Cities and communities
A smart city offers improvements in quality of life, city services, sustainability and resilience through the widespread and transformative use of technology and data
Cities: giant systems with countless subsystems

Cities need planning to be able to deliver safe food and fresh water, reliable access to electricity, efficient transportation, security, and many other services to provide a decent quality of life to their citizens. They need information and communication technology to enable strong and symbiotic economy and governance. However, to become truly smart, in addition to electricity, cities need sensor networks, computer hardware, data and control centres, etc.  Interoperability is a must so that new things can connect and communicate with existing installations and systems from many different vendors.

 

IEC work for smarter cities and communities

 

The IEC doesn't have a single suite of standards for smart cities. Instead, the IEC has a systems committee for smart cities that coordinates the work of dozens of IEC technical committees which develop over 1 800 standards that are used by technical experts to make cities smarter. This includes, for example, smart energy, water management and sanitation, mobility, health care, smart buildings and city services.

These standards also serve as a basis for testing and certification. 

Making connections work

Technology together with data are the foundation of a smart city. The Internet of Things (IoT) enables ongoing data collection and together with artificial intelligence makes possible the analysis of data in real-time. This helps formulate an overall picture of what is going on in a given area and further optimize outcomes.

Major efficiency improvements can be achieved by horizontally interconnecting individual systems, such as telecommunication, transportation, and security. Such an approach provides increased information sharing and coordination as well as an opportunity to create new services.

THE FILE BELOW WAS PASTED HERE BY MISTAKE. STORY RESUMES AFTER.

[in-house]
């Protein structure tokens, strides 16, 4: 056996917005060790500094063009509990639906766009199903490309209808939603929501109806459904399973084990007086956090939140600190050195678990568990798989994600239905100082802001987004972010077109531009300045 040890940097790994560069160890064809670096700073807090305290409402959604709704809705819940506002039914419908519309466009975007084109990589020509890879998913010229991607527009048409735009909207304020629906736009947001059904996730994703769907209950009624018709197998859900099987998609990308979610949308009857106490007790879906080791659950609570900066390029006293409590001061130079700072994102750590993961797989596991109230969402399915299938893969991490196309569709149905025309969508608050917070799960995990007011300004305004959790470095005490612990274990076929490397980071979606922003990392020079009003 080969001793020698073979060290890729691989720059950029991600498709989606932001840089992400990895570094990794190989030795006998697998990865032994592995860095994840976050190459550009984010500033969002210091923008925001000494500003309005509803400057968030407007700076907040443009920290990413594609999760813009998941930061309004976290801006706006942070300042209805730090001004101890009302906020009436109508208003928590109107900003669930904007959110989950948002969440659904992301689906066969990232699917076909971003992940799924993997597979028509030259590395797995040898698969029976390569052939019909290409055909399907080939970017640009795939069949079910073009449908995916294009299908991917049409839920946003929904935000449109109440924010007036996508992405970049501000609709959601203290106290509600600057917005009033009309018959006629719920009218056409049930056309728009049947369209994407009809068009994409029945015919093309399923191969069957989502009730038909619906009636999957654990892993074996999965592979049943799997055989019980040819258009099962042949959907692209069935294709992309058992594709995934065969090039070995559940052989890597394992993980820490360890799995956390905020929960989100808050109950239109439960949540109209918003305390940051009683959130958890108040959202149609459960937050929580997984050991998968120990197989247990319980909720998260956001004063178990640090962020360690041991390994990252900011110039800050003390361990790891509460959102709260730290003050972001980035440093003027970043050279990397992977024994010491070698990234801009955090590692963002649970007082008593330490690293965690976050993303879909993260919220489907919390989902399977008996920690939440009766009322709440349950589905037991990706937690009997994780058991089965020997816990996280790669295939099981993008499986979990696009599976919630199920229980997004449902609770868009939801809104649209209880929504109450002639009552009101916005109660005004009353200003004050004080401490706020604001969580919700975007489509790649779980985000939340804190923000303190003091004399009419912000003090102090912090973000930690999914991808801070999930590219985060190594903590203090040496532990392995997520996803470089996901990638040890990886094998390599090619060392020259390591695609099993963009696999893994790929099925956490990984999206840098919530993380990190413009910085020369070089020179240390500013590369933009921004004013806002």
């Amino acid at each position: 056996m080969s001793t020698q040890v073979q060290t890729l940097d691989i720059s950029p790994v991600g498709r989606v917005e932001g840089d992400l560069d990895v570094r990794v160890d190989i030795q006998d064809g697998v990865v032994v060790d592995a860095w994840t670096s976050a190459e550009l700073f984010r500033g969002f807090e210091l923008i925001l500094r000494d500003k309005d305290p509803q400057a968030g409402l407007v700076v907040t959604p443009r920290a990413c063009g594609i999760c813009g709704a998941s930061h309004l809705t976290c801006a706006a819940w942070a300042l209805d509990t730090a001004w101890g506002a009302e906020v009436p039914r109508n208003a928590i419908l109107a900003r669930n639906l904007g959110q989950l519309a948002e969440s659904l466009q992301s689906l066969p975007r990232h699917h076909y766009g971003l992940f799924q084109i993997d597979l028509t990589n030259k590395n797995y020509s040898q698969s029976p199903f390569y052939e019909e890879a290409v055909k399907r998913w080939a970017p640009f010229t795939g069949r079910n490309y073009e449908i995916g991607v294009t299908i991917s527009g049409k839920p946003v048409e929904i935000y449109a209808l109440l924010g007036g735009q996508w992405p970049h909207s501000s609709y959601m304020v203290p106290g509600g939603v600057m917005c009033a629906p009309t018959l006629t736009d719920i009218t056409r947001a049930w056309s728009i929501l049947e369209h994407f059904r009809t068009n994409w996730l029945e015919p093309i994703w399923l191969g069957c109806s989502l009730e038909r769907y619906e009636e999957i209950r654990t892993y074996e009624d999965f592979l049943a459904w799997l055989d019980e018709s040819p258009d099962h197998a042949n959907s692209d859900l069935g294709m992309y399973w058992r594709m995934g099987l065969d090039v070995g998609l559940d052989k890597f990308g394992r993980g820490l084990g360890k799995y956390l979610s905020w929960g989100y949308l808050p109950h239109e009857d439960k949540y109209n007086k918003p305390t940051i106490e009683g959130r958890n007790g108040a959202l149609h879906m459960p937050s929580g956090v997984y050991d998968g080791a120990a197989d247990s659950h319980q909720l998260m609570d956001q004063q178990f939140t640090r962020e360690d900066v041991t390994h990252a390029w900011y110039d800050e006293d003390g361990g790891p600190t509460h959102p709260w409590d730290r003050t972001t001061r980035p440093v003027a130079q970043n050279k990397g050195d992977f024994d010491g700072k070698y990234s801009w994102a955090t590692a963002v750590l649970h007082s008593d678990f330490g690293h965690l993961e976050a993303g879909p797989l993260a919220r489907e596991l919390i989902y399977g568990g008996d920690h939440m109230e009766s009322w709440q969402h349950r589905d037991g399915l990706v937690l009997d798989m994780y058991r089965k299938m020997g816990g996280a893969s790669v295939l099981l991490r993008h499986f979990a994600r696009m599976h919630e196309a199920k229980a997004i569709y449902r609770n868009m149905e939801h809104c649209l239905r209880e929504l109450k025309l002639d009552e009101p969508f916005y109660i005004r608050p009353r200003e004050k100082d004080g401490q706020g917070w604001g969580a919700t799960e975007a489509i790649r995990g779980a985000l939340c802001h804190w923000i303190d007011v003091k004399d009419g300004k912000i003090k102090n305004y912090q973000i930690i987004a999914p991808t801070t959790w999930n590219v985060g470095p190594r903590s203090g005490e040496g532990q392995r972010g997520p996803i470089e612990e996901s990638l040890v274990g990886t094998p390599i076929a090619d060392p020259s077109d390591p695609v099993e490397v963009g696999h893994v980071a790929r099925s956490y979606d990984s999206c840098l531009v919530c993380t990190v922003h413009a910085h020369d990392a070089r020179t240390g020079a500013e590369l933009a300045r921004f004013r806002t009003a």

Technology and data open up great possibilities but they also increase potential privacy and security risks. Standards help protect city data and people. 

A need for harmonization

The complexity of cities means that many different organizations will need to cooperate in a systems approach to deliver the many services and systems that will help make cities smarter. 

The IEC systems committee on smart cities has prepared a reference architecture and standardization roadmap in cooperation with other organizations. Its aim is to identify and close gaps and develop relevant international standards as building blocks for tailor-made solutions.

Smart buildings
Lighting
Water management
Smart cities
This briefing paper provides an overview of IEC work for smart city development, including for energy generation and smart electrification, transportation, water management, smart buildings, city services, including healthcare, etc....
Orchestrating infrastructure for sustainable smart cities
This white paper explains what is needed to move cities to greater smartness; the what, who and how of smart city development. It calls for a wide collaboration between many stakeholders, including other international standardization bodies to ultimately lead to integrated, cost-efficient, and sustainable solutions.
World Smart City Forum
As the world’s foremost international standards organizations, our main objective is to help make smart cities a reality through a common approach founded on standards.
SyC Smart Cities
Electrotechnical aspects of Smart Cities.
To foster the development of standards in the field of electrotechnology to help with the integration, interoperability and effectiveness of city systems.